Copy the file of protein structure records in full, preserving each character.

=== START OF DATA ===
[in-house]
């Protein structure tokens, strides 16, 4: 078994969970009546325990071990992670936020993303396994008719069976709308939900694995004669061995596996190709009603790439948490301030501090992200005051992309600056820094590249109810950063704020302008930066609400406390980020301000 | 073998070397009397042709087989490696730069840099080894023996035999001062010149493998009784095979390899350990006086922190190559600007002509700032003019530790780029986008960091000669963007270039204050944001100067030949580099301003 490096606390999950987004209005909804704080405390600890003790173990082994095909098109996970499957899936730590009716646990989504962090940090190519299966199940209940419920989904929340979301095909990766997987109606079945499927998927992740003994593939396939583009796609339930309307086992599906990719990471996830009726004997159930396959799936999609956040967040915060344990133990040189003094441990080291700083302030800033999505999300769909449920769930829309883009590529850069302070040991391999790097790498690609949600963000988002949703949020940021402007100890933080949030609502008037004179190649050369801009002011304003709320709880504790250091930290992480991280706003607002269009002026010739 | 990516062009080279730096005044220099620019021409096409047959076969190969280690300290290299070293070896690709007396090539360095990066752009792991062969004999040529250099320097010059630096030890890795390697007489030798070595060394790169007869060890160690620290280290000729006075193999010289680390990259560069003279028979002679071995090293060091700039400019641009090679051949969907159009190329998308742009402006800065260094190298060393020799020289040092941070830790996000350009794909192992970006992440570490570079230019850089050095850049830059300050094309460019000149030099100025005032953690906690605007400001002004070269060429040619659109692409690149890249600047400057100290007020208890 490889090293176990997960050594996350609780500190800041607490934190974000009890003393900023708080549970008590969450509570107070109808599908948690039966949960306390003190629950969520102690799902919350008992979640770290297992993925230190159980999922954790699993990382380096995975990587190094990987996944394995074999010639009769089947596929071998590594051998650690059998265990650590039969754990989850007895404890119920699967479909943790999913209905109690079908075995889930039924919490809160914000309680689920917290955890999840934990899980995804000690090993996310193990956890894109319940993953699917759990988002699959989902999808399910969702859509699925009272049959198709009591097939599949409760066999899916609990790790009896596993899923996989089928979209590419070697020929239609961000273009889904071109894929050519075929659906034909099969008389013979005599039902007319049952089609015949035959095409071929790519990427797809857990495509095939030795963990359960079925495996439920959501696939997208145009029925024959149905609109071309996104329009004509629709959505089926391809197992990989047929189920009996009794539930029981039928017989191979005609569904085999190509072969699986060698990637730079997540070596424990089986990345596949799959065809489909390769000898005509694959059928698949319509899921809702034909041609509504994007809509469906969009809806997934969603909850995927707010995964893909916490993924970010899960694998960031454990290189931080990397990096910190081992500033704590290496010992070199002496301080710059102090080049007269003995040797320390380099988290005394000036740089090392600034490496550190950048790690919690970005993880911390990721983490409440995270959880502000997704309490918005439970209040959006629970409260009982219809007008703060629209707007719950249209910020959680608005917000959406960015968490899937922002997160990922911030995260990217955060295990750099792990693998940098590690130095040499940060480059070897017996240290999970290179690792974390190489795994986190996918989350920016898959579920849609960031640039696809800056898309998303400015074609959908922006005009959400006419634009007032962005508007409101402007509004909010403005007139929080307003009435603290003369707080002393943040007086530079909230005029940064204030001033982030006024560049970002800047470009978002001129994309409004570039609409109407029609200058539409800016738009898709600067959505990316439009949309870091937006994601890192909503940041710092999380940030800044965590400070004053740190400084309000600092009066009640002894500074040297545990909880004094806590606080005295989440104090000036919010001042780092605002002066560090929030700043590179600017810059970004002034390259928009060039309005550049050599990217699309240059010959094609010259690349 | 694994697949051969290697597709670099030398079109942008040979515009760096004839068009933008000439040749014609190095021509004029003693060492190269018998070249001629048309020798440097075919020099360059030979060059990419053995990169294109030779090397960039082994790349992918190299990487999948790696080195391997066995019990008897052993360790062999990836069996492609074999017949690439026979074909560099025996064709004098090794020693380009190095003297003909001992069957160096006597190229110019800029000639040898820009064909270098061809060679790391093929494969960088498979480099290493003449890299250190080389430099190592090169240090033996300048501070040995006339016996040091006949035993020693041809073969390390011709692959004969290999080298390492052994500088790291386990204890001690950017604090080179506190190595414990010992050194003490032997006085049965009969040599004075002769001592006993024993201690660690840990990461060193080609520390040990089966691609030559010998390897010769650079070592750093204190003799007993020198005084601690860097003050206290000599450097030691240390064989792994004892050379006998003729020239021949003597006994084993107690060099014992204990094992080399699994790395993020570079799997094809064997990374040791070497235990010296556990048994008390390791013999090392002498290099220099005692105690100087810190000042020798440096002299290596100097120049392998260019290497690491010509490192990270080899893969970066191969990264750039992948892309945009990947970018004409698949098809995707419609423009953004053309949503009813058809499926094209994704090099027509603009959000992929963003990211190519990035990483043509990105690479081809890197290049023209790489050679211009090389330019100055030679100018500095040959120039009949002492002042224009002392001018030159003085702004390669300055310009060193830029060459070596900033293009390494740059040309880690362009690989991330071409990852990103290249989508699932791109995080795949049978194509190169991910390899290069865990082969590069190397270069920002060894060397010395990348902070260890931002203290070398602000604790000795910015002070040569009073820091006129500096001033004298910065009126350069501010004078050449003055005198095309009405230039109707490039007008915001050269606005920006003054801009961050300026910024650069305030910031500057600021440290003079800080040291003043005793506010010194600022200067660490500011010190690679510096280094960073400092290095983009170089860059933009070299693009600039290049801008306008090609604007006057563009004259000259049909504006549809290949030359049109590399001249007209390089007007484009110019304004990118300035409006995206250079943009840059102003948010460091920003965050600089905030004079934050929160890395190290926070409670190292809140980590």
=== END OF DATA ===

[in-house]
């Protein structure tokens, strides 16, 4: 078994969970009546325990071990992670936020993303396994008719069976709308939900694995004669061995596996190709009603790439948490301030501090992200005051992309600056820094590249109810950063704020302008930066609400406390980020301000 | 073998070397009397042709087989490696730069840099080894023996035999001062010149493998009784095979390899350990006086922190190559600007002509700032003019530790780029986008960091000669963007270039204050944001100067030949580099301003 490096606390999950987004209005909804704080405390600890003790173990082994095909098109996970499957899936730590009716646990989504962090940090190519299966199940209940419920989904929340979301095909990766997987109606079945499927998927992740003994593939396939583009796609339930309307086992599906990719990471996830009726004997159930396959799936999609956040967040915060344990133990040189003094441990080291700083302030800033999505999300769909449920769930829309883009590529850069302070040991391999790097790498690609949600963000988002949703949020940021402007100890933080949030609502008037004179190649050369801009002011304003709320709880504790250091930290992480991280706003607002269009002026010739 | 990516062009080279730096005044220099620019021409096409047959076969190969280690300290290299070293070896690709007396090539360095990066752009792991062969004999040529250099320097010059630096030890890795390697007489030798070595060394790169007869060890160690620290280290000729006075193999010289680390990259560069003279028979002679071995090293060091700039400019641009090679051949969907159009190329998308742009402006800065260094190298060393020799020289040092941070830790996000350009794909192992970006992440570490570079230019850089050095850049830059300050094309460019000149030099100025005032953690906690605007400001002004070269060429040619659109692409690149890249600047400057100290007020208890 490889090293176990997960050594996350609780500190800041607490934190974000009890003393900023708080549970008590969450509570107070109808599908948690039966949960306390003190629950969520102690799902919350008992979640770290297992993925230190159980999922954790699993990382380096995975990587190094990987996944394995074999010639009769089947596929071998590594051998650690059998265990650590039969754990989850007895404890119920699967479909943790999913209905109690079908075995889930039924919490809160914000309680689920917290955890999840934990899980995804000690090993996310193990956890894109319940993953699917759990988002699959989902999808399910969702859509699925009272049959198709009591097939599949409760066999899916609990790790009896596993899923996989089928979209590419070697020929239609961000273009889904071109894929050519075929659906034909099969008389013979005599039902007319049952089609015949035959095409071929790519990427797809857990495509095939030795963990359960079925495996439920959501696939997208145009029925024959149905609109071309996104329009004509629709959505089926391809197992990989047929189920009996009794539930029981039928017989191979005609569904085999190509072969699986060698990637730079997540070596424990089986990345596949799959065809489909390769000898005509694959059928698949319509899921809702034909041609509504994007809509469906969009809806997934969603909850995927707010995964893909916490993924970010899960694998960031454990290189931080990397990096910190081992500033704590290496010992070199002496301080710059102090080049007269003995040797320390380099988290005394000036740089090392600034490496550190950048790690919690970005993880911390990721983490409440995270959880502000997704309490918005439970209040959006629970409260009982219809007008703060629209707007719950249209910020959680608005917000959406960015968490899937922002997160990922911030995260990217955060295990750099792990693998940098590690130095040499940060480059070897017996240290999970290179690792974390190489795994986190996918989350920016898959579920849609960031640039696809800056898309998303400015074609959908922006005009959400006419634009007032962005508007409101402007509004909010403005007139929080307003009435603290003369707080002393943040007086530079909230005029940064204030001033982030006024560049970002800047470009978002001129994309409004570039609409109407029609200058539409800016738009898709600067959505990316439009949309870091937006994601890192909503940041710092999380940030800044965590400070004053740190400084309000600092009066009640002894500074040297545990909880004094806590606080005295989440104090000036919010001042780092605002002066560090929030700043590179600017810059970004002034390259928009060039309005550049050599990217699309240059010959094609010259690349 | 694994697949051969290697597709670099030398079109942008040979515009760096004839068009933008000439040749014609190095021509004029003693060492190269018998070249001629048309020798440097075919020099360059030979060059990419053995990169294109030779090397960039082994790349992918190299990487999948790696080195391997066995019990008897052993360790062999990836069996492609074999017949690439026979074909560099025996064709004098090794020693380009190095003297003909001992069957160096006597190229110019800029000639040898820009064909270098061809060679790391093929494969960088498979480099290493003449890299250190080389430099190592090169240090033996300048501070040995006339016996040091006949035993020693041809073969390390011709692959004969290999080298390492052994500088790291386990204890001690950017604090080179506190190595414990010992050194003490032997006085049965009969040599004075002769001592006993024993201690660690840990990461060193080609520390040990089966691609030559010998390897010769650079070592750093204190003799007993020198005084601690860097003050206290000599450097030691240390064989792994004892050379006998003729020239021949003597006994084993107690060099014992204990094992080399699994790395993020570079799997094809064997990374040791070497235990010296556990048994008390390791013999090392002498290099220099005692105690100087810190000042020798440096002299290596100097120049392998260019290497690491010509490192990270080899893969970066191969990264750039992948892309945009990947970018004409698949098809995707419609423009953004053309949503009813058809499926094209994704090099027509603009959000992929963003990211190519990035990483043509990105690479081809890197290049023209790489050679211009090389330019100055030679100018500095040959120039009949002492002042224009002392001018030159003085702004390669300055310009060193830029060459070596900033293009390494740059040309880690362009690989991330071409990852990103290249989508699932791109995080795949049978194509190169991910390899290069865990082969590069190397270069920002060894060397010395990348902070260890931002203290070398602000604790000795910015002070040569009073820091006129500096001033004298910065009126350069501010004078050449003055005198095309009405230039109707490039007008915001050269606005920006003054801009961050300026910024650069305030910031500057600021440290003079800080040291003043005793506010010194600022200067660490500011010190690679510096280094960073400092290095983009170089860059933009070299693009600039290049801008306008090609604007006057563009004259000259049909504006549809290949030359049109590399001249007209390089007007484009110019304004990118300035409006995206250079943009840059102003948010460091920003965050600089905030004079934050929160890395190290926070409670190292809140980590």